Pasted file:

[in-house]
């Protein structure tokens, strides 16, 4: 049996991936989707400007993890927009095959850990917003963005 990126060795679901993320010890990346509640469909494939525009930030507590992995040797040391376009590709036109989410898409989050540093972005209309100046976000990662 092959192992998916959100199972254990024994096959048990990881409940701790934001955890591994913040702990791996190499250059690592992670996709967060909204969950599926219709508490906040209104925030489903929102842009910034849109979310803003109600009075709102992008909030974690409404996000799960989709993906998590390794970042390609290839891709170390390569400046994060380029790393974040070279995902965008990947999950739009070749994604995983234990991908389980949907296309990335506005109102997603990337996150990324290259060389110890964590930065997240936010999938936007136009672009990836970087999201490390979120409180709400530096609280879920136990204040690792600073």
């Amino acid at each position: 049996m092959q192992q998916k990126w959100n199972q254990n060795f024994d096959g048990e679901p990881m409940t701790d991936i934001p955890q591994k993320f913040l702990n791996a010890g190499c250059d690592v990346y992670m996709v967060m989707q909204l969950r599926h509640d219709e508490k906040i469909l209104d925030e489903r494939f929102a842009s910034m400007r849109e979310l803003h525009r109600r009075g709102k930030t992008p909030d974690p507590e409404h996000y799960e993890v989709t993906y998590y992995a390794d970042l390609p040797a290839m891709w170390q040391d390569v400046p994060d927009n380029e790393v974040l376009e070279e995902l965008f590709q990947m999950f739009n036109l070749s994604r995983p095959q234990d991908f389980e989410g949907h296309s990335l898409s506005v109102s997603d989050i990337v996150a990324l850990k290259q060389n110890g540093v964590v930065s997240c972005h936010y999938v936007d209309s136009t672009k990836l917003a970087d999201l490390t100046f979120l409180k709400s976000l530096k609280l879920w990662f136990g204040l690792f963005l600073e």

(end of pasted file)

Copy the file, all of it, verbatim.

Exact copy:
[in-house]
């Protein structure tokens, strides 16, 4: 049996991936989707400007993890927009095959850990917003963005 990126060795679901993320010890990346509640469909494939525009930030507590992995040797040391376009590709036109989410898409989050540093972005209309100046976000990662 092959192992998916959100199972254990024994096959048990990881409940701790934001955890591994913040702990791996190499250059690592992670996709967060909204969950599926219709508490906040209104925030489903929102842009910034849109979310803003109600009075709102992008909030974690409404996000799960989709993906998590390794970042390609290839891709170390390569400046994060380029790393974040070279995902965008990947999950739009070749994604995983234990991908389980949907296309990335506005109102997603990337996150990324290259060389110890964590930065997240936010999938936007136009672009990836970087999201490390979120409180709400530096609280879920136990204040690792600073």
């Amino acid at each position: 049996m092959q192992q998916k990126w959100n199972q254990n060795f024994d096959g048990e679901p990881m409940t701790d991936i934001p955890q591994k993320f913040l702990n791996a010890g190499c250059d690592v990346y992670m996709v967060m989707q909204l969950r599926h509640d219709e508490k906040i469909l209104d925030e489903r494939f929102a842009s910034m400007r849109e979310l803003h525009r109600r009075g709102k930030t992008p909030d974690p507590e409404h996000y799960e993890v989709t993906y998590y992995a390794d970042l390609p040797a290839m891709w170390q040391d390569v400046p994060d927009n380029e790393v974040l376009e070279e995902l965008f590709q990947m999950f739009n036109l070749s994604r995983p095959q234990d991908f389980e989410g949907h296309s990335l898409s506005v109102s997603d989050i990337v996150a990324l850990k290259q060389n110890g540093v964590v930065s997240c972005h936010y999938v936007d209309s136009t672009k990836l917003a970087d999201l490390t100046f979120l409180k709400s976000l530096k609280l879920w990662f136990g204040l690792f963005l600073e």